Turmeric: A Spice staple

Turmeric has been getting a lot of press lately – the newest “cure-all” clogging up my Facebook Feed. Did a little research and found some very interesting facts. You can read more about it on the University of Maryland’s Medical website.

No matter that it is trendy, I have been using this wonderful spice in my food for years. I happen to love it, especially the color it turns my chicken soup.  It is used in pickles, especially sweet versions, mustard, and Indian food.

I asked my ayurvedic doctor about turmeric she shared that most people are not getting very much benefit from what they are consuming for a number of reasons:

  1. They buy a big bag of cheap powder that really isn’t turmeric, just yellow power. So get your spices from a reputable dealer.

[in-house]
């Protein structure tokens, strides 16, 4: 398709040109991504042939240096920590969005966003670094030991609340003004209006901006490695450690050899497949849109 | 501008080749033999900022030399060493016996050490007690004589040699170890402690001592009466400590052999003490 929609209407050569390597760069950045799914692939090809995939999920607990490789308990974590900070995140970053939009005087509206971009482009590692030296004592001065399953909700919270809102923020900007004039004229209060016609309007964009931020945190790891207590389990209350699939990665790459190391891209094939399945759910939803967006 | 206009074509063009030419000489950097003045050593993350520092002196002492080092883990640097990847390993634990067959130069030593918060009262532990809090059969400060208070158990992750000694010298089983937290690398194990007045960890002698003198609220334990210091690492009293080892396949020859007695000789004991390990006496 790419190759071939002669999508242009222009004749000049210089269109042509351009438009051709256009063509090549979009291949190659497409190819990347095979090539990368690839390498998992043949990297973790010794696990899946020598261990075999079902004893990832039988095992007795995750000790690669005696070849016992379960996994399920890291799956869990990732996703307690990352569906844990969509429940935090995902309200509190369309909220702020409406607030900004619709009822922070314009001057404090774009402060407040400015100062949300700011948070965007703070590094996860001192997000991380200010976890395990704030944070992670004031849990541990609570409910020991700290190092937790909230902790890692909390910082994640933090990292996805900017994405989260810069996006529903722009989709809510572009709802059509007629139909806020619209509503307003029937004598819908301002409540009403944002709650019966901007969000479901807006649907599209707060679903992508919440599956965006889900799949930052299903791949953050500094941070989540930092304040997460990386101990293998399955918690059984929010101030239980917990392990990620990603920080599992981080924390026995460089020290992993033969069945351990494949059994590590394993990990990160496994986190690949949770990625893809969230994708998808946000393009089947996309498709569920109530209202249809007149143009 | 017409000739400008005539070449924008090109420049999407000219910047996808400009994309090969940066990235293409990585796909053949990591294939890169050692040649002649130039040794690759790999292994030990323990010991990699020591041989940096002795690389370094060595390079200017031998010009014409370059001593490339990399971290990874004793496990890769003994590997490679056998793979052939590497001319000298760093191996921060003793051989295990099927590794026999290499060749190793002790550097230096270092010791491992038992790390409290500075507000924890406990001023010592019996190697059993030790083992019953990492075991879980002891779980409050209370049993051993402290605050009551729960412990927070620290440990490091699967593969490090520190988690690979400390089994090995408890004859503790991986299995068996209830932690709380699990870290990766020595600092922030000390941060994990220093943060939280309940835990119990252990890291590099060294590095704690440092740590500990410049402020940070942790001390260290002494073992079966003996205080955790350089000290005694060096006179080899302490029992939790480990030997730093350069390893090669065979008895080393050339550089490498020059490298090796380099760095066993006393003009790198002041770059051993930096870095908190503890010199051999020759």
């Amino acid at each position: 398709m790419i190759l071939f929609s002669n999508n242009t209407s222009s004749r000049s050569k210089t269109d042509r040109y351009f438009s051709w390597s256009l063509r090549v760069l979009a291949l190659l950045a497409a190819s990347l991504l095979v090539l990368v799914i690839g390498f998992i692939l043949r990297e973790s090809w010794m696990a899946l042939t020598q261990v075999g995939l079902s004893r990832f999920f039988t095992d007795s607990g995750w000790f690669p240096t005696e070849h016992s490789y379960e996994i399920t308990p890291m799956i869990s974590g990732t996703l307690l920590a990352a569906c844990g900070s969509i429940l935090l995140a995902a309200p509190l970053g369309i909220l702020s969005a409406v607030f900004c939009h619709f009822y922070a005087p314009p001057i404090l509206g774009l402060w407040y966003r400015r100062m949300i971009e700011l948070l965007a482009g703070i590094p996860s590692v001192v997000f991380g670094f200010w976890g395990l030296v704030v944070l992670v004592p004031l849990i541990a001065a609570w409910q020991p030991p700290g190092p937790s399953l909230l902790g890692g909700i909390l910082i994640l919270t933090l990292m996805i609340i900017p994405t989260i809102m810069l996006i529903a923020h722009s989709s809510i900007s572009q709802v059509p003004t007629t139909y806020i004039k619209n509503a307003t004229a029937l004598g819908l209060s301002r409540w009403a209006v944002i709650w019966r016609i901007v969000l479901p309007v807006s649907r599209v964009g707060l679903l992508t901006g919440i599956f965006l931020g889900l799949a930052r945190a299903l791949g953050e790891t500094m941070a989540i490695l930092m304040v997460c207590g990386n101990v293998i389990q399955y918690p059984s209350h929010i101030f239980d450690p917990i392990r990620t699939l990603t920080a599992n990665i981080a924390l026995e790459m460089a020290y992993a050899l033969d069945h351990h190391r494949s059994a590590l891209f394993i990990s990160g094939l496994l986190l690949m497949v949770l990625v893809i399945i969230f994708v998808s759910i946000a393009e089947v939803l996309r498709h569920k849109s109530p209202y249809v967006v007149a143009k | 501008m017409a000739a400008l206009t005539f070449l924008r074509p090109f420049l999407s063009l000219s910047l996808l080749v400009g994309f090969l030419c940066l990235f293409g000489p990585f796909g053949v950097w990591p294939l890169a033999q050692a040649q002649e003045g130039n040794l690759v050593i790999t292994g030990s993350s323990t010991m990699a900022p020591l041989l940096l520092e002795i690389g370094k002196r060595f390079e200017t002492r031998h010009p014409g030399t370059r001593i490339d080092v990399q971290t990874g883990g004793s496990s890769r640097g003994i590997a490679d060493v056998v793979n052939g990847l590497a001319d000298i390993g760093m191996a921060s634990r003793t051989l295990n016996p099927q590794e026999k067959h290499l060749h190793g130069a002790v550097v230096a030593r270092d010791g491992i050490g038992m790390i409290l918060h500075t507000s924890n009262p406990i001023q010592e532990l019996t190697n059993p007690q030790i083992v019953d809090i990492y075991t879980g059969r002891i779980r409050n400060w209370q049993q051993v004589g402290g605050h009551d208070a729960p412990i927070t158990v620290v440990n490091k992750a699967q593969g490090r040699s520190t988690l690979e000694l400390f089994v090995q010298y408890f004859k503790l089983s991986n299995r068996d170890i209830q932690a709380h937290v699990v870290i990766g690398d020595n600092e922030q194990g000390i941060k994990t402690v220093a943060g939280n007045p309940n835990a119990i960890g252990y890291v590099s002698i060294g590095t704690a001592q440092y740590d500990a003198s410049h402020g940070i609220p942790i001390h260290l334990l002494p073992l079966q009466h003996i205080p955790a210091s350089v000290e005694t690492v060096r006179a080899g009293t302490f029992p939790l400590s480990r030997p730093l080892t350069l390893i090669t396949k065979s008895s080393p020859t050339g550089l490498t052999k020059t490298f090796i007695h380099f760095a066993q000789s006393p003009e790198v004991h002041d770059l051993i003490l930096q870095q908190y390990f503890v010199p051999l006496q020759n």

2. They take a turmeric supplement with a big glass of water. As a fat-soluble compound, it will pass right through your system if there is no fat present to make the turmeric bio-available.
  3. They sprinkle turmeric on food without cooking it first. Heating the turmeric helps make the curcumin more bio-available.

Some use suggestions:

Saute onions and carrots cut small in ghee or coconut oil. Add 1 t of salt and 1 t of turmeric. Add 1 quart of chicken stock. Delicious quick soup!

Heat 1 T ghee in a pan. Add 1 t turmeric and fry until fragrant. Add 1 apple, cut small and toss until coated. Take off the heat and let cool. This is good alone, or mixed in yogurt.

A wonderful poultry rub is 1 T salt, 1/4 t ground pepper, and 1/4 t turmeric.  Rub this all over the bird before it goes in the oven.

Saute cauliflower in butter and turmeric.

Add a teaspoon or so of turmeric to your meatloaf, or burgers, too.